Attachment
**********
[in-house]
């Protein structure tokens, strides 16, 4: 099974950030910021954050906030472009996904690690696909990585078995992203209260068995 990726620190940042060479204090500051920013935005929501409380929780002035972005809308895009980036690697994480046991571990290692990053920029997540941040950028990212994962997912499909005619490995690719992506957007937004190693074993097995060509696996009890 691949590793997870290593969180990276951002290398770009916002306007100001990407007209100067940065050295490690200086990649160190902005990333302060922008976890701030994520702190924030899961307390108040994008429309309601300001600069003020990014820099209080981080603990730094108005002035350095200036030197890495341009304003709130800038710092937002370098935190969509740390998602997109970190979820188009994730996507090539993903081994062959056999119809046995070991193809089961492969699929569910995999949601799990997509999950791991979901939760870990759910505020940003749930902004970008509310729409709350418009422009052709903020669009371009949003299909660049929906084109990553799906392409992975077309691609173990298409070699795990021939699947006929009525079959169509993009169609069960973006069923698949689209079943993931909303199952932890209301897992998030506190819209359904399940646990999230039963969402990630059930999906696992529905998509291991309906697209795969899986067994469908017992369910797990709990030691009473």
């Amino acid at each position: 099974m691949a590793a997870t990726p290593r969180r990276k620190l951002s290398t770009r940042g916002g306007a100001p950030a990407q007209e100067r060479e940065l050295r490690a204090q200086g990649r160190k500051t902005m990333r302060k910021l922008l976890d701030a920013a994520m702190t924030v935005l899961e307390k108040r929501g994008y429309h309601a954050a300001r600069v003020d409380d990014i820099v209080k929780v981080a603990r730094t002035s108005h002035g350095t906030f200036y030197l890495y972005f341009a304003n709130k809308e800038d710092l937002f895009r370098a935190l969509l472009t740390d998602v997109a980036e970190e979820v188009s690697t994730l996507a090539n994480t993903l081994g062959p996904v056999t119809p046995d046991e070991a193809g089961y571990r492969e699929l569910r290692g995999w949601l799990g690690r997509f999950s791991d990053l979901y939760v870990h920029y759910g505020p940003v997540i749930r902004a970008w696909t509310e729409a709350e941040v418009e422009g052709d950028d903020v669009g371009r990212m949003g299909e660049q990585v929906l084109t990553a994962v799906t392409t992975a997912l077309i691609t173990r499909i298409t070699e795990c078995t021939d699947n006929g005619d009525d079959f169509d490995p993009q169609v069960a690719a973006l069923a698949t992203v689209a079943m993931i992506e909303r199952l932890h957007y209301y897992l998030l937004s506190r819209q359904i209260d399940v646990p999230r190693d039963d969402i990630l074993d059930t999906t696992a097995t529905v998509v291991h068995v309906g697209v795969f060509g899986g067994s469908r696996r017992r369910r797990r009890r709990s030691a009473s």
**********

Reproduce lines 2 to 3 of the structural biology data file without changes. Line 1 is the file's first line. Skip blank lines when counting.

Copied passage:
């Protein structure tokens, strides 16, 4: 099974950030910021954050906030472009996904690690696909990585078995992203209260068995 990726620190940042060479204090500051920013935005929501409380929780002035972005809308895009980036690697994480046991571990290692990053920029997540941040950028990212994962997912499909005619490995690719992506957007937004190693074993097995060509696996009890 691949590793997870290593969180990276951002290398770009916002306007100001990407007209100067940065050295490690200086990649160190902005990333302060922008976890701030994520702190924030899961307390108040994008429309309601300001600069003020990014820099209080981080603990730094108005002035350095200036030197890495341009304003709130800038710092937002370098935190969509740390998602997109970190979820188009994730996507090539993903081994062959056999119809046995070991193809089961492969699929569910995999949601799990997509999950791991979901939760870990759910505020940003749930902004970008509310729409709350418009422009052709903020669009371009949003299909660049929906084109990553799906392409992975077309691609173990298409070699795990021939699947006929009525079959169509993009169609069960973006069923698949689209079943993931909303199952932890209301897992998030506190819209359904399940646990999230039963969402990630059930999906696992529905998509291991309906697209795969899986067994469908017992369910797990709990030691009473």
């Amino acid at each position: 099974m691949a590793a997870t990726p290593r969180r990276k620190l951002s290398t770009r940042g916002g306007a100001p950030a990407q007209e100067r060479e940065l050295r490690a204090q200086g990649r160190k500051t902005m990333r302060k910021l922008l976890d701030a920013a994520m702190t924030v935005l899961e307390k108040r929501g994008y429309h309601a954050a300001r600069v003020d409380d990014i820099v209080k929780v981080a603990r730094t002035s108005h002035g350095t906030f200036y030197l890495y972005f341009a304003n709130k809308e800038d710092l937002f895009r370098a935190l969509l472009t740390d998602v997109a980036e970190e979820v188009s690697t994730l996507a090539n994480t993903l081994g062959p996904v056999t119809p046995d046991e070991a193809g089961y571990r492969e699929l569910r290692g995999w949601l799990g690690r997509f999950s791991d990053l979901y939760v870990h920029y759910g505020p940003v997540i749930r902004a970008w696909t509310e729409a709350e941040v418009e422009g052709d950028d903020v669009g371009r990212m949003g299909e660049q990585v929906l084109t990553a994962v799906t392409t992975a997912l077309i691609t173990r499909i298409t070699e795990c078995t021939d699947n006929g005619d009525d079959f169509d490995p993009q169609v069960a690719a973006l069923a698949t992203v689209a079943m993931i992506e909303r199952l932890h957007y209301y897992l998030l937004s506190r819209q359904i209260d399940v646990p999230r190693d039963d969402i990630l074993d059930t999906t696992a097995t529905v998509v291991h068995v309906g697209v795969f060509g899986g067994s469908r696996r017992r369910r797990r009890r709990s030691a009473s």